Last month, the Pew Research Center pointed out that in 2013, for the first time since the U.S. Census Bureau began collecting this data, the number of black children in poverty overtook the number of white children in poverty. In fact, the number of white children who live under the poverty line has exceeded black children only by a small amount for years. But what the figure now highlights is that while the child poverty rate for whites, Hispanics, and Asians declined between 2011 and 2013, the black child poverty rate remained relatively stable, at over 38 percent.

Chris Wimer and JaeHyun Nam at Columbia University believe that this has mostly to do with the low earnings of poor black families. In order to give us a better idea, they broke down the family earnings of children at the lower end of the income spectrum by different racial groups between 2011 and 2013.

Disturbingly, black families did not do well. At the 10th percentile, black families consistently had zero earnings from 2011 to 2013. In contrast, white, Asian, and Hispanic families experienced a net increase in earnings (though a minimal one for Hispanics).

At the 25th percentile, black families’ earnings increased over the three years, but they were still consistently half the level of the next highest group, Hispanics, and less than a quarter of whites and Asians. In 2013, the 25th percentile of family earnings of black children was $9,000—not enough, if you were not including social programs, to keep even a single person above the poverty line, much less a household with children.

When looking at median earnings, black families started to close the gap, but they still lagged behind. In 2013, the median earnings of black families was $28,000, meaning that half of all black children lived in families that earned an income less than that. In contrast, the median earnings of white families was $74,800.

Basically, black families in the bottom half of the income distribution consistently did the worst of all racial groups, with greater disparities the farther down the distribution you went. Despite the post-recession recovery, black children at the 10th percentile saw no increase in household earnings.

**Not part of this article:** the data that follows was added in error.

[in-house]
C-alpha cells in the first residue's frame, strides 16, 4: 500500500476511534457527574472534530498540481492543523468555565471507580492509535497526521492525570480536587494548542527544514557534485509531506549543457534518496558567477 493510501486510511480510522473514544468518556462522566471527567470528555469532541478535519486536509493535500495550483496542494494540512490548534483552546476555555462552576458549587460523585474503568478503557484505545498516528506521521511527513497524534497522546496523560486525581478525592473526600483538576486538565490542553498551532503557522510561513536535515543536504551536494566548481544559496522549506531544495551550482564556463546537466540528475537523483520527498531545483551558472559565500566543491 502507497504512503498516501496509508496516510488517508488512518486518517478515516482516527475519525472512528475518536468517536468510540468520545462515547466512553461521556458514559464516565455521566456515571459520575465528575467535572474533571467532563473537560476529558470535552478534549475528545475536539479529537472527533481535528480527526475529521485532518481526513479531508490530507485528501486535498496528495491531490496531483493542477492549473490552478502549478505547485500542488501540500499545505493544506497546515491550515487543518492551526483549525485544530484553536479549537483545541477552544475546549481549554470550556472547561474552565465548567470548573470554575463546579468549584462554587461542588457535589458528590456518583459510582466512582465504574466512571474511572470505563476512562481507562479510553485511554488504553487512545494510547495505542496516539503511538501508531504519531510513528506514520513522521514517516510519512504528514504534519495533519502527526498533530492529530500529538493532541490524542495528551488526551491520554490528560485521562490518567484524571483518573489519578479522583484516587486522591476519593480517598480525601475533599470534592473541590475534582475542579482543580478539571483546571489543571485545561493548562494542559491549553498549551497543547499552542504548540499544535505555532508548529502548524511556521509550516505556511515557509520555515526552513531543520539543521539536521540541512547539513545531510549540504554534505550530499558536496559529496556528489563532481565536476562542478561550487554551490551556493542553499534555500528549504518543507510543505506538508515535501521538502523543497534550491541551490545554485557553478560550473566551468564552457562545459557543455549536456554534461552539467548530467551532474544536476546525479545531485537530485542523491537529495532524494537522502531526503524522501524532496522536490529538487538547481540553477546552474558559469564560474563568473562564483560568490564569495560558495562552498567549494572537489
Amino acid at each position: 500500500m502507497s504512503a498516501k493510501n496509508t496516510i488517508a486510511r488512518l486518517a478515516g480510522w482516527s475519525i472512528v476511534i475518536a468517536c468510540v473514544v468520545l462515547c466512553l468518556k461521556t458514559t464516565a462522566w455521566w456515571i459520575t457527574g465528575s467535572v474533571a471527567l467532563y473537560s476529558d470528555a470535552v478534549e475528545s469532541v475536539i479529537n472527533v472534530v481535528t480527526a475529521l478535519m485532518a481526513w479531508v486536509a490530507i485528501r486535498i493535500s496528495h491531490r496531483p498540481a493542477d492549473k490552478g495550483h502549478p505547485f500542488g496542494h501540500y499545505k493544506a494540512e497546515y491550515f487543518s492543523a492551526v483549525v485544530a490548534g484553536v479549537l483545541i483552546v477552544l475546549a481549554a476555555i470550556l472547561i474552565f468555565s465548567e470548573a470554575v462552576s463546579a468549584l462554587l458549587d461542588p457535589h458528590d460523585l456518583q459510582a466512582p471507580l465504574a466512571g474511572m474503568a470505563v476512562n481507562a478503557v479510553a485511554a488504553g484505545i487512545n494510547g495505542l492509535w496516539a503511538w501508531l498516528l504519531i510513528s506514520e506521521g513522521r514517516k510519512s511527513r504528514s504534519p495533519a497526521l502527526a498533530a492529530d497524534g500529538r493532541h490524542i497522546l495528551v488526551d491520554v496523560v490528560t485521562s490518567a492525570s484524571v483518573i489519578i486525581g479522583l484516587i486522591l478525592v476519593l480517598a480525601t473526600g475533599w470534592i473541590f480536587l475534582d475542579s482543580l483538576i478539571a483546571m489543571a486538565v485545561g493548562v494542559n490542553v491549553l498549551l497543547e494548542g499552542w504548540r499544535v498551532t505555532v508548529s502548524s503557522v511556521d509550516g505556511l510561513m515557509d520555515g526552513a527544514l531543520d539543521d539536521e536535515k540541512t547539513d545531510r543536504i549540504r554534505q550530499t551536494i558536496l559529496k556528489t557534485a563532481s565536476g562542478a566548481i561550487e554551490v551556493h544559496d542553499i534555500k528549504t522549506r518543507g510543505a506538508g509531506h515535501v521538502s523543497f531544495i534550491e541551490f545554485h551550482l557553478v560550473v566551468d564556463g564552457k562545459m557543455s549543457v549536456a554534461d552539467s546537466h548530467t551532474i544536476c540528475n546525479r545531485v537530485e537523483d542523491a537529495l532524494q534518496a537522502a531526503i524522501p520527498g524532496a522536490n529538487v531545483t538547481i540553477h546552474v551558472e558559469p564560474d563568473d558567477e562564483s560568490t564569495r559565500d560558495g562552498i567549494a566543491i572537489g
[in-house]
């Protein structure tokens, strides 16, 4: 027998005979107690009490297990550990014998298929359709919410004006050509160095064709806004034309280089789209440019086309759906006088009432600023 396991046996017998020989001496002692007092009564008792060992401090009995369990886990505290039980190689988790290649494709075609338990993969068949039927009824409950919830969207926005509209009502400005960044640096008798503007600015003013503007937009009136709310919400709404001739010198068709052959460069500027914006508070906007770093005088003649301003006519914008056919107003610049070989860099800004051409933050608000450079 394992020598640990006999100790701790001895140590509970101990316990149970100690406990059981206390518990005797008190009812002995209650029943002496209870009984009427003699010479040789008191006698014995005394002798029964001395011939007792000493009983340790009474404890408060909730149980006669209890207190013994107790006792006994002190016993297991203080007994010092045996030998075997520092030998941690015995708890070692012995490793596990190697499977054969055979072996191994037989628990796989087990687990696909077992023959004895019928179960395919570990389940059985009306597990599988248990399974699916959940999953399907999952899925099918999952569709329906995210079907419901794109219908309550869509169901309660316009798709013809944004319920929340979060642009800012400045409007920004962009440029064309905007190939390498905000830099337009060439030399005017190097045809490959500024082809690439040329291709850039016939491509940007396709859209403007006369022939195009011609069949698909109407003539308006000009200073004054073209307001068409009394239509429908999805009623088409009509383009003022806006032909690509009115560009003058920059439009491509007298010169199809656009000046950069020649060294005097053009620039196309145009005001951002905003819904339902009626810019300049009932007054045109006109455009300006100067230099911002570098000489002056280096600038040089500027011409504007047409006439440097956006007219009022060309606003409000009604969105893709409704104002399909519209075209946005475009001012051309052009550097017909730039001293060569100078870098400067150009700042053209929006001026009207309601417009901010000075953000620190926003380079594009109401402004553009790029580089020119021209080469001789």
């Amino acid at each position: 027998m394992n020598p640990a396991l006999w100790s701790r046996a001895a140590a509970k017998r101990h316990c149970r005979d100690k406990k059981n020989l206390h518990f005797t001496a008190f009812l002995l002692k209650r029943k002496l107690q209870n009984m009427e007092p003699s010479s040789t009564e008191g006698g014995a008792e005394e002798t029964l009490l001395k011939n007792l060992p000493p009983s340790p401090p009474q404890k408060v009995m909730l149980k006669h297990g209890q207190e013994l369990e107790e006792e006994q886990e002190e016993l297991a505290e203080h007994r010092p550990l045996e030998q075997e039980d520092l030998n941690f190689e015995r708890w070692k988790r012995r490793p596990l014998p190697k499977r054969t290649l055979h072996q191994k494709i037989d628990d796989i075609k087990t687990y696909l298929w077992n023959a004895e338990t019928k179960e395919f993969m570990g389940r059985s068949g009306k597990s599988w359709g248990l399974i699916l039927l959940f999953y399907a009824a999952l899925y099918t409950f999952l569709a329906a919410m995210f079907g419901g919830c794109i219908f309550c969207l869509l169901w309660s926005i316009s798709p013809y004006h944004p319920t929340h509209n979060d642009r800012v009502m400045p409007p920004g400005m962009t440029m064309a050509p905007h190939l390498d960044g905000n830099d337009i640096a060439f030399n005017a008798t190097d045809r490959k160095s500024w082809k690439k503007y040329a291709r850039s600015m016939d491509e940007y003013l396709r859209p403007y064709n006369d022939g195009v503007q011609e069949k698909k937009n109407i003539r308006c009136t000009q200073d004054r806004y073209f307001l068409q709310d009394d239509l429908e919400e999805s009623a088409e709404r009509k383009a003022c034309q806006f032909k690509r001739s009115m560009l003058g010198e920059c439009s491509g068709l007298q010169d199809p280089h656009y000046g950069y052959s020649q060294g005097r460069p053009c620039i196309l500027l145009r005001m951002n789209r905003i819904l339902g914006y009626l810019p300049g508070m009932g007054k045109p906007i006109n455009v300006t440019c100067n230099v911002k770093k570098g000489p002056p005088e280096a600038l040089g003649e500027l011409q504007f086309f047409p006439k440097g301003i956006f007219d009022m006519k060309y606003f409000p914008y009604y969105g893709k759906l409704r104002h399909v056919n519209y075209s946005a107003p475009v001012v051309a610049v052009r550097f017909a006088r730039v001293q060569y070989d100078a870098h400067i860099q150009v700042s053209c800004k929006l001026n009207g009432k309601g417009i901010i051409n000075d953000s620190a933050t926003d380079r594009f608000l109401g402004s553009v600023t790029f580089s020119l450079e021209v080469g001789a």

There are a number of possible factors contributing to these low earnings, the most obvious being higher black unemployment and underemployment rates. According to a new report by the Annie E. Casey Foundation, nearly half of black children had parents who lacked secure employment in 2013, compared to 24 percent of white and 23 percent of Asian children (although all of these proportions remained relatively stable from 2011 to 2013). The black unemployment rate has also been consistently double that of whites since the Census Bureau began collecting this data in 1954.

Even African-Americans who are working suffer from a wage gap, with black men and black women earning around 71 and 64 cents, respectively, for every dollar white men earned in 2013. Occupational segregation, racial bias in hiring, and high conviction and incarceration rates are likely contributors to these problems. Black families also suffer from a slew of additional structural barriers, such as being more likely to live in neighborhoods with concentrated poverty and to attend poor quality schools. 

None of this means that black children have to be relegated to a life of poverty. There is a simple policy that most of our peer countries in Europe, along with Japan, Canada, and Australia have adopted in order to aid parents with the expensive burden of childrearing—providing them a cash allowance per child in their household, on a weekly or monthly basis. The benefit, often termed a child allowance or child benefit, has proven to drastically cut child poverty rates in other countries and would serve as a buffer for American families who have little to no earned income.

This is important as currently, our main child poverty-cutting benefits are the Earned Income Tax Credit (EITC) and the Child Tax Credit (CTC), which do not apply to parents who are not earning any income. Additionally, parents who make less than $3,000 are ineligible for the CTC and for those who do make more than that, the credit is only partially and regressively refundable, meaning that the less money parents make, the less they get back. All this results in the most impoverished children, many of them minorities, missing out on this essential benefit. A cash allowance would help to fill in these gaps.

It is time for our policymakers to start addressing our egregious and disparate child poverty rates. With Senator Bernie Sanders building a platform that espouses social welfare policies, he seems the most likely candidate to bring a cash allowance to the national debate. For our country’s youngest and most impoverished citizens, that could be revolutionary.